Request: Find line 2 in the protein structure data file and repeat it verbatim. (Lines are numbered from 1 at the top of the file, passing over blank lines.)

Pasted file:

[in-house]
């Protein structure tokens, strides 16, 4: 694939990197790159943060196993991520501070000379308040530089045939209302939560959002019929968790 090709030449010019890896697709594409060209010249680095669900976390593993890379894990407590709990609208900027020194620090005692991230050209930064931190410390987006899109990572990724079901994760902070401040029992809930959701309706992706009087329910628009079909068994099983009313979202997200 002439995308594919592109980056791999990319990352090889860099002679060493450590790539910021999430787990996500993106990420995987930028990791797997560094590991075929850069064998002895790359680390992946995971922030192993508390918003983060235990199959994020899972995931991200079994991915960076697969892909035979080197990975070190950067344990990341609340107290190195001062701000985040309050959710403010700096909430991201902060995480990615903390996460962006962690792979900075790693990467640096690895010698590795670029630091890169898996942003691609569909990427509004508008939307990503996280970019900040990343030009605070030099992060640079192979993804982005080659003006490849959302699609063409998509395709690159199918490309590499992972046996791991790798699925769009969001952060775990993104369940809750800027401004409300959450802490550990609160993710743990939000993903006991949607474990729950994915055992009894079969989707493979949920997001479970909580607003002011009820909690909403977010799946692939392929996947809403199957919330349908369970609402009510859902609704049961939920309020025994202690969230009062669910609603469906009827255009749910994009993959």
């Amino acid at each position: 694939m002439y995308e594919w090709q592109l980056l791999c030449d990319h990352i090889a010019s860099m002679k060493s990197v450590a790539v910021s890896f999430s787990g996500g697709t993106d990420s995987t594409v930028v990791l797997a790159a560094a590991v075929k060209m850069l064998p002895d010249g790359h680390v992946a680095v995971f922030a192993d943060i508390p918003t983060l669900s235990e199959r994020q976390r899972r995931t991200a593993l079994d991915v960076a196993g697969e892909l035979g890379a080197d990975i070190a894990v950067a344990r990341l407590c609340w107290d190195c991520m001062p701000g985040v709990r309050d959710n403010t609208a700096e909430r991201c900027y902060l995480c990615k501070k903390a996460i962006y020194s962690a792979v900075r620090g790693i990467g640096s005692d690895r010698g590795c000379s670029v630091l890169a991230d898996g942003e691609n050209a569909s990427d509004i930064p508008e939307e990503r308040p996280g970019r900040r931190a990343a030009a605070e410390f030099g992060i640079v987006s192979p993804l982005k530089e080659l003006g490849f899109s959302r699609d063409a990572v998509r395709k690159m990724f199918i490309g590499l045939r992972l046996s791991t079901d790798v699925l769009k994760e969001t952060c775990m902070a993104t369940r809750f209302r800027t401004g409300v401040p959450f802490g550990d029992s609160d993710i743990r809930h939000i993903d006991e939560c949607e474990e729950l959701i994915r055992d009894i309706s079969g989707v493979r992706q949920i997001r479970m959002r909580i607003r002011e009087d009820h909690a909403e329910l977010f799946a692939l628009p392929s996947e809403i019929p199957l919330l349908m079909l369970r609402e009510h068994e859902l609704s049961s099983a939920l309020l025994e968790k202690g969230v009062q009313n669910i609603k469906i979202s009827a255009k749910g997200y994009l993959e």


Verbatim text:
């Protein structure tokens, strides 16, 4: 694939990197790159943060196993991520501070000379308040530089045939209302939560959002019929968790 090709030449010019890896697709594409060209010249680095669900976390593993890379894990407590709990609208900027020194620090005692991230050209930064931190410390987006899109990572990724079901994760902070401040029992809930959701309706992706009087329910628009079909068994099983009313979202997200 002439995308594919592109980056791999990319990352090889860099002679060493450590790539910021999430787990996500993106990420995987930028990791797997560094590991075929850069064998002895790359680390992946995971922030192993508390918003983060235990199959994020899972995931991200079994991915960076697969892909035979080197990975070190950067344990990341609340107290190195001062701000985040309050959710403010700096909430991201902060995480990615903390996460962006962690792979900075790693990467640096690895010698590795670029630091890169898996942003691609569909990427509004508008939307990503996280970019900040990343030009605070030099992060640079192979993804982005080659003006490849959302699609063409998509395709690159199918490309590499992972046996791991790798699925769009969001952060775990993104369940809750800027401004409300959450802490550990609160993710743990939000993903006991949607474990729950994915055992009894079969989707493979949920997001479970909580607003002011009820909690909403977010799946692939392929996947809403199957919330349908369970609402009510859902609704049961939920309020025994202690969230009062669910609603469906009827255009749910994009993959």